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Precipitous Drop Off in Demand for Money May Signal Repricing of Risk Assets

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Connecting the dots between the decline in the need to hedge to a decline in the demand for credit, and looking at early harbingers of the oil and scrap industries.

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Last week in A Global Macro Paradigm Shift I suggested that the decline in global FX reserves was indicative of falling Chinese reserve accumulation, and that could be flashing warning signals.

China FX reserve accumulation is a large source of global demand for both financial assets and commodities. The US exports the reserve currency and China imports US dollar denominated assets. History has shown that when FX reserves decline on a YOY basis, as they appear to be doing now, it has the potential to manifest itself into a financial market disruption.

It's possible the yuan is rallying because there are fewer dollars being exported to China with which to convert to yuan to maintain the peg. Last week I also noted that declining FX reserve accumulation might explain some of this weakness in copper and the cyclical semiconductor space.

Two of the most cyclically sensitive market indicators are the price of copper (HG) and the Semiconductor Index (INDEXNASDAQ:SOX) both of which are highly correlated with each other and can be seen as a proxy for Chinese economic activity. Copper and the SOX both peaked in Q1 2011 and have made lower highs while US stocks (S&P 500) have made higher highs. This is notable divergence and should not be ignored.

This is no doubt showing up in the performance of copper and other metals such as the highly cycle price of scrap. Friday Bloomberg Businessweek reported that copper prices saw one of their biggest weekly drops of the year.

Copper fell, capping the biggest weekly drop in three months, as signs of slowing scrap-metal purchases and bank lending in China fueled concern that demand will weaken as the global economy sputters.

Scrap discounts to new metal widened 25% in the past three months as demand slumped in China, the world's biggest user, according to Metalsco Inc., a St. Louis-based recycler. In China, banks extended 623.2 billion yuan ($99.5 billion) of loans last month, below the 700 billion yuan median estimate of analysts in a Bloomberg survey.

It's amazing what you can learn by bellying up for a couple hours after work at the local watering hole. Friday I was enjoying a couple of pints and separately encountered two good friends who are both successful businessmen operating in cyclically significant businesses. The first is a former Wall Street investment banker who now works for a conglomerate primarily focused on the auto industry with domestic operations as well as operations in Latin America and Asia. The second runs a large family-owned multifaceted steel business operating in erection, fabrication, and mechanical installation. I had expressed to both of them that monetary aggregates that I follow were showing a big drop off in the demand for money. I didn't need to tell these guys; they are both on the front line.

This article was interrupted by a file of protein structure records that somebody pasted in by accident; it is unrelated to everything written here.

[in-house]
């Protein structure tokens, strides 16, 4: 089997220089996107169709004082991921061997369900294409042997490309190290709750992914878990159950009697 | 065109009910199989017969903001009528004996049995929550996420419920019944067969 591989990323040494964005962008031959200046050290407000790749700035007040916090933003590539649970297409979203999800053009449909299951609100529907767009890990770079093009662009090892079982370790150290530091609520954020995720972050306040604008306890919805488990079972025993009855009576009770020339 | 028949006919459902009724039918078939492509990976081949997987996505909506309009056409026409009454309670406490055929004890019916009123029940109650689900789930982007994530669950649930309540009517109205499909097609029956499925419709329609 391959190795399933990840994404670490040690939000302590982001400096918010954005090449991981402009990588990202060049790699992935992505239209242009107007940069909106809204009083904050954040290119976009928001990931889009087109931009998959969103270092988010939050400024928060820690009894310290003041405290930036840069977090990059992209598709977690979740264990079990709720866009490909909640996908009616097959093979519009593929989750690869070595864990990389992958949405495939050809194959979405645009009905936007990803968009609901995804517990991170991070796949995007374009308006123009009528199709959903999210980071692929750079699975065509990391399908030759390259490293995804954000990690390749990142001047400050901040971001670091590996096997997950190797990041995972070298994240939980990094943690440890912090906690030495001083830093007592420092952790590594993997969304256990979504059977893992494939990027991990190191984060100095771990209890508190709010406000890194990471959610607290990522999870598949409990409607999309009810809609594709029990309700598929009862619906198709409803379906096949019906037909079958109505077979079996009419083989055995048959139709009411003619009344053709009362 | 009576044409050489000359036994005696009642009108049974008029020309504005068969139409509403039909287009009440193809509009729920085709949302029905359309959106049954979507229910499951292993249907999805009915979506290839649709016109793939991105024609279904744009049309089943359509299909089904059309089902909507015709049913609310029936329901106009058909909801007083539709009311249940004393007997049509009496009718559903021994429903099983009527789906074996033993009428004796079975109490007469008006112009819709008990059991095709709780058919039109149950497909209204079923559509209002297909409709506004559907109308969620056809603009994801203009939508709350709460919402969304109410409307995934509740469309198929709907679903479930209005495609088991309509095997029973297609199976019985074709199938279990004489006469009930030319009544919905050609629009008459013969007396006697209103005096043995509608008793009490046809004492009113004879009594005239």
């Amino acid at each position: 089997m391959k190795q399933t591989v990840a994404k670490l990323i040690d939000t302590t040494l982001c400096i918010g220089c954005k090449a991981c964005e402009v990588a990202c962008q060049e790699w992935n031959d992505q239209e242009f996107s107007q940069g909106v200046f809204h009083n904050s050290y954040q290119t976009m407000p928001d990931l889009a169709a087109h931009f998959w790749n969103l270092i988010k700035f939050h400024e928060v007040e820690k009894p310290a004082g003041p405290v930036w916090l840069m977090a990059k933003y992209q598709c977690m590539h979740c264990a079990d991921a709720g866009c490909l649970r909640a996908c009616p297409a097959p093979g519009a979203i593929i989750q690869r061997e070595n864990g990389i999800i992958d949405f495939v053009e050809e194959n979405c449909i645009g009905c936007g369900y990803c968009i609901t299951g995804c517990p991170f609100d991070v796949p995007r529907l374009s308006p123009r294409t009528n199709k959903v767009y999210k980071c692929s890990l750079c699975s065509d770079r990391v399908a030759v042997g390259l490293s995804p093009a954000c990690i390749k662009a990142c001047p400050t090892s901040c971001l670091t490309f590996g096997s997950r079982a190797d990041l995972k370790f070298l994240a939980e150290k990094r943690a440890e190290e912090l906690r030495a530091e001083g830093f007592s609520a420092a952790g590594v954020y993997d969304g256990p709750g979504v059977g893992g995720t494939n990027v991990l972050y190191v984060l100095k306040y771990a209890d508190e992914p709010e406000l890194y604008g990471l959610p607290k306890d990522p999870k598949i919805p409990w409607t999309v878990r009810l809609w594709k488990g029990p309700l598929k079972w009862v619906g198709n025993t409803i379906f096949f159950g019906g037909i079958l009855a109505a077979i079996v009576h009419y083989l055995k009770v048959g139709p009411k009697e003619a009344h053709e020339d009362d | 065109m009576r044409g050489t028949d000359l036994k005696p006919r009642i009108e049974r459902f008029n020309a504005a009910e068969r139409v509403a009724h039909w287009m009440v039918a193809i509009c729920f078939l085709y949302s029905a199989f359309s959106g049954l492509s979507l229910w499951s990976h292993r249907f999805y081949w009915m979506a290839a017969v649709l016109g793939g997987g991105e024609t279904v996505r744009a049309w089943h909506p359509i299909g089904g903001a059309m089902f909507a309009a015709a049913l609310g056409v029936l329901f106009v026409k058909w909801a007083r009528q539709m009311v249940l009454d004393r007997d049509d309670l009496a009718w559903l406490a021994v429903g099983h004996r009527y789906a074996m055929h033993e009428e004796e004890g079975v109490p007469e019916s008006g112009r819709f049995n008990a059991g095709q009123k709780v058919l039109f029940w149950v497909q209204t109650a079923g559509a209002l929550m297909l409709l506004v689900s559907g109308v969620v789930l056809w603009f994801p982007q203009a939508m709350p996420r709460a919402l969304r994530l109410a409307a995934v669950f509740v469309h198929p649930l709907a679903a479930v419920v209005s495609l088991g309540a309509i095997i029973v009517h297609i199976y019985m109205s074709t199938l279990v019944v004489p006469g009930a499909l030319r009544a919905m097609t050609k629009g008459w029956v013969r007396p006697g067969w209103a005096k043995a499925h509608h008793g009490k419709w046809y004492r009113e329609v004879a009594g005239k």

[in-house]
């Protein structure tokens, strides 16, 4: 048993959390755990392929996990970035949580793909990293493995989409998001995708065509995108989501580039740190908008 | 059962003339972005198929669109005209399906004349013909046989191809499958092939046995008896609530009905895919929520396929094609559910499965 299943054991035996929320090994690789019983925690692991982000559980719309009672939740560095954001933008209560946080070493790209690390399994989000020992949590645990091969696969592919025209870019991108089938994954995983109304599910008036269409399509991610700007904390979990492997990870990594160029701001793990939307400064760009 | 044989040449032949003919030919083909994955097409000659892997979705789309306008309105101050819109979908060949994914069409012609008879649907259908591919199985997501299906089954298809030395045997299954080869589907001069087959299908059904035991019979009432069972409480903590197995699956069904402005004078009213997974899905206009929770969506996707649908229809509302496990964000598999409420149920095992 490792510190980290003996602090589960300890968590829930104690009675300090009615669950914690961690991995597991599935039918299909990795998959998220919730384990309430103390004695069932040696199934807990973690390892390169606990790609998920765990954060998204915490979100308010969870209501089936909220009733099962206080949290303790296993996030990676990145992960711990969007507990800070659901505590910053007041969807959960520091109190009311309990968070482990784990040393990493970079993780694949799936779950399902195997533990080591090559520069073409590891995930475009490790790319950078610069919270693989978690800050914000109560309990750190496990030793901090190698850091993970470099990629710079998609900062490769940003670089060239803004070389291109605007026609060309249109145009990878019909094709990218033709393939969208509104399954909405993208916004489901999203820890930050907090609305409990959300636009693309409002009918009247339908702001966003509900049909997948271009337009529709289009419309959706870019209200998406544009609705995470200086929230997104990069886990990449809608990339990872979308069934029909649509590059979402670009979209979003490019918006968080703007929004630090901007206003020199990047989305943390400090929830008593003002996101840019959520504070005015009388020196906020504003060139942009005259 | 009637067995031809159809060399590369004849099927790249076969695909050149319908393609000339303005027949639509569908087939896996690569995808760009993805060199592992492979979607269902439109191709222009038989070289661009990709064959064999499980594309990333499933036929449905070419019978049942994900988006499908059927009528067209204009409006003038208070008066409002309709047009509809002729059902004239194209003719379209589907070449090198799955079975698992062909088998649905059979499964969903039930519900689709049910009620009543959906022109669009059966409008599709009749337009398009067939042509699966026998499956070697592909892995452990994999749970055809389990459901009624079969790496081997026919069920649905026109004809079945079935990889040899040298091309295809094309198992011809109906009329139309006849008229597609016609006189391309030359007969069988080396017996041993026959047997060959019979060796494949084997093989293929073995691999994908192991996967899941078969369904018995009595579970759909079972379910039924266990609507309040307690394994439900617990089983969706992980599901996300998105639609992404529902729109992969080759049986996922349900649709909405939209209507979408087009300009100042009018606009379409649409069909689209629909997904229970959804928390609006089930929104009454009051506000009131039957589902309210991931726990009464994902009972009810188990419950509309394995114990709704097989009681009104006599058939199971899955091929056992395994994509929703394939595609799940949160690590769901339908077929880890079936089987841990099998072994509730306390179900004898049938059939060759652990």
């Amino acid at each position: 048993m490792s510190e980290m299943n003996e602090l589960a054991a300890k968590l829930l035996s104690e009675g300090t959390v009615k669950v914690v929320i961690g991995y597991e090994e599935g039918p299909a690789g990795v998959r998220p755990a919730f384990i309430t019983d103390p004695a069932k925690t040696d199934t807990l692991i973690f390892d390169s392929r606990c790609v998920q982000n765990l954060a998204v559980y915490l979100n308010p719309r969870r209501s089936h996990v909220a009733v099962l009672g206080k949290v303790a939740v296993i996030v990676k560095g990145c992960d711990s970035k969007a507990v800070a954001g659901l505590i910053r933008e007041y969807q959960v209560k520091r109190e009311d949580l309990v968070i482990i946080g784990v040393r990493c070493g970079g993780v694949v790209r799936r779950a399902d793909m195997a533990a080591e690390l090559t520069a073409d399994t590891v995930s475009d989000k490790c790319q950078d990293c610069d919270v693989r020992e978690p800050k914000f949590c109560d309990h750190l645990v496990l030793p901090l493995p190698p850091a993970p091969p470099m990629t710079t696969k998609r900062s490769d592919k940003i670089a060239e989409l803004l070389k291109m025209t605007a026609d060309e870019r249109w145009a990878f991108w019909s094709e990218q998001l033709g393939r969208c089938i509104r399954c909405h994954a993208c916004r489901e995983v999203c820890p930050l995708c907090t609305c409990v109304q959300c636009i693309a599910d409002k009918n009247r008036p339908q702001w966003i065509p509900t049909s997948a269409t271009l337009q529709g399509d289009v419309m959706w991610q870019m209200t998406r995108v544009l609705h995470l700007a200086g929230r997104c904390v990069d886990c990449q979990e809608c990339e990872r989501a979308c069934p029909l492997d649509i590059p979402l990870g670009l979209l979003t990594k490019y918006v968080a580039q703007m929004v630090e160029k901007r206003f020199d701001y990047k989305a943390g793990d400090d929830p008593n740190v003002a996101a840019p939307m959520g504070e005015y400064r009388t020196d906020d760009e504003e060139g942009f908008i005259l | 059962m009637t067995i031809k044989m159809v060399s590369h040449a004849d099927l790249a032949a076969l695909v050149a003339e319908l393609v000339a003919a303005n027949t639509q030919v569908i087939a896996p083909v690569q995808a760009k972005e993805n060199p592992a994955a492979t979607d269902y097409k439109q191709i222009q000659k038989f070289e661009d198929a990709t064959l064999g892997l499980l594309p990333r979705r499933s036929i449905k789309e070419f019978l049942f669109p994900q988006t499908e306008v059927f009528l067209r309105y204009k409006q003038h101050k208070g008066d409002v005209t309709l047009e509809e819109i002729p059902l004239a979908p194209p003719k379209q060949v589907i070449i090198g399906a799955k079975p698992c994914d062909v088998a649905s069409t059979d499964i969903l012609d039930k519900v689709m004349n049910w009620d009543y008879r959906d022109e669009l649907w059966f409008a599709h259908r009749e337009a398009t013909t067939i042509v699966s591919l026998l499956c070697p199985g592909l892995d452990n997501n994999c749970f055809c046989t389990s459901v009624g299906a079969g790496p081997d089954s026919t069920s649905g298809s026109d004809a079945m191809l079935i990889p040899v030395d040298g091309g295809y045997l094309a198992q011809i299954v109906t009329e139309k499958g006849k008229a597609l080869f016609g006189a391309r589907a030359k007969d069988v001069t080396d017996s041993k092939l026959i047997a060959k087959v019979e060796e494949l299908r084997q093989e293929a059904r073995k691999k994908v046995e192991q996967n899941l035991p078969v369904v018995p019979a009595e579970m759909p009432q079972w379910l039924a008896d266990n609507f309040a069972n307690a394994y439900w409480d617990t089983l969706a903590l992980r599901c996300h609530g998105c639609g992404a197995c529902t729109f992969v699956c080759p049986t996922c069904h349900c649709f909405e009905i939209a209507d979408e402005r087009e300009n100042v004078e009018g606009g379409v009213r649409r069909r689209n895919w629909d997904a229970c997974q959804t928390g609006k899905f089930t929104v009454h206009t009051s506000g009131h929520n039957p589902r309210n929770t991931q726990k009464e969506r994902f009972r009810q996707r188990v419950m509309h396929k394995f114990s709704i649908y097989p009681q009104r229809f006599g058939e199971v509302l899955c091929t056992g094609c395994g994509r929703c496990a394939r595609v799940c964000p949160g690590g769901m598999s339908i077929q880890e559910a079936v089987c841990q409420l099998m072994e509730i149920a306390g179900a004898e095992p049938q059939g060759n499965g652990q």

My friend in the auto business asked if I had read about how China was now going to begin trading oil in yuan. He said the story had gone unnoticed but that it represented a significant shift in the role of the US dollar in global trade. I had responded that the yuan was making new highs vs. the USD and I had wondered whether it was indicative of fewer dollars being exported to China. However he raised a valid point. If China was going to purchase oil in yuan there would be less demand for dollars. Could this be behind the drop off in FX reserve accumulation?

As I often do, I asked my friend in the steel business about the price of iron ore. He responded that the price of scrap -- the most sensitive to global demand -- was collapsing, which I later confirmed in the aforementioned Bloomberg Businessweek article. He was no doubt on top of the price implications and seemed to prudently operate accordingly.

Was it something cyclical like the fiscal cliff or election that would soon pass, or something secular more akin to a paradigm shift that I had discussed last week? I can't be sure. We have a lot of indicators that, on their own, could be saying something different, but added together could be saying the same thing.

The consensus trade is to get long the QE asset reflation correlation, however what I am seeing is just the opposite. That big sucking sound you hear might be a precipitous drop off in the demand for money. When that happens, the price of risk assets are soon to follow.

Twitter: @exantefactor
No positions in stocks mentioned.
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